Revitalizing the Malaysian Trade Union Movement

The Case of the Electronics Industry

    Research output: Contribution to journalJournal articleResearchpeer-review

    Abstract

    The article takes an historic perspective on contemporary issues of trade union revival in Malaysia, focusing on the challenge of raising union density and analysing the process of organizing employees in the strategically important electronics industry. It concludes that the political support for transnational corporations in the electronics industry is declining. This strategic shift enables union activists to bypass enterprise and state-based unions and to establish larger, regionally based unions. However, newly organized unions have not yet overcome resistance from global corporations, nor have trade unions been included in the larger politics of development strategies. Unions must be part of a larger socio-political movement and regime change in order to overcome the restrictive labour laws as well as the anti-union practices of transnational corporations. Yet the majority of the peak union organizations prefer non-partisan engagement. In order to revitalize themselves, the unions must demonstrate to the Malaysian public that they are both relevant and important for increased productivity and that they can play a significant role in enabling Malaysia to move beyond the middle-income ‘trap’ towards a more developed market economy.
    Original languageEnglish
    JournalJournal of Industrial Relations
    Volume54
    Issue number4
    Pages (from-to)494-509
    ISSN0022-1856
    DOIs
    Publication statusPublished - 2012

    Keywords

    • Developing Country
    • Electronics Industry
    • Malaysia
    • Trade Union

    Cite this

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    Revitalizing the Malaysian Trade Union Movement : The Case of the Electronics Industry. / Wad, Peter.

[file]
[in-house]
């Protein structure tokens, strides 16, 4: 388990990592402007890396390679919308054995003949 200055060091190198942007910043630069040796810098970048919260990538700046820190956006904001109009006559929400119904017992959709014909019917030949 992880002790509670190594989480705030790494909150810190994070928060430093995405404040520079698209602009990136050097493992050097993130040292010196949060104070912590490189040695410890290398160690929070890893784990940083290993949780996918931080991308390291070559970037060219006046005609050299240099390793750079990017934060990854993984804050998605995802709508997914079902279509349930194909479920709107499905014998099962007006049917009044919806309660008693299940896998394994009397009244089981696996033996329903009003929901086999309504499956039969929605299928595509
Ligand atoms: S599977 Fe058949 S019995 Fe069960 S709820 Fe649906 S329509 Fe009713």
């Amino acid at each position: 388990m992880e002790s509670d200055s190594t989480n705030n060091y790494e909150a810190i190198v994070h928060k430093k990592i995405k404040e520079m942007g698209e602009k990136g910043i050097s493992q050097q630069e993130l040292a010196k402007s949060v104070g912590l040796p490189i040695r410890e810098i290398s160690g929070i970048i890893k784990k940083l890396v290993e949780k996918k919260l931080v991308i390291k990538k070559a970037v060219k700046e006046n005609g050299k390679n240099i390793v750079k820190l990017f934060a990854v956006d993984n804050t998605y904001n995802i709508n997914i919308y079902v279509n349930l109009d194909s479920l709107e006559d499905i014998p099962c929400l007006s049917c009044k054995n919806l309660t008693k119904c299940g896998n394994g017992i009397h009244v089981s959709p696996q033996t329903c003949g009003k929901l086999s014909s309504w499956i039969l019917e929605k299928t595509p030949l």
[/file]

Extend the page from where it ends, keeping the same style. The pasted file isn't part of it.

In: Journal of Industrial Relations, Vol. 54, No. 4, 2012, p. 494-509.

    Research output: Contribution to journalJournal articleResearchpeer-review

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    AB - The article takes an historic perspective on contemporary issues of trade union revival in Malaysia, focusing on the challenge of raising union density and analysing the process of organizing employees in the strategically important electronics industry. It concludes that the political support for transnational corporations in the electronics industry is declining. This strategic shift enables union activists to bypass enterprise and state-based unions and to establish larger, regionally based unions. However, newly organized unions have not yet overcome resistance from global corporations, nor have trade unions been included in the larger politics of development strategies. Unions must be part of a larger socio-political movement and regime change in order to overcome the restrictive labour laws as well as the anti-union practices of transnational corporations. Yet the majority of the peak union organizations prefer non-partisan engagement. In order to revitalize themselves, the unions must demonstrate to the Malaysian public that they are both relevant and important for increased productivity and that they can play a significant role in enabling Malaysia to move beyond the middle-income ‘trap’ towards a more developed market economy.

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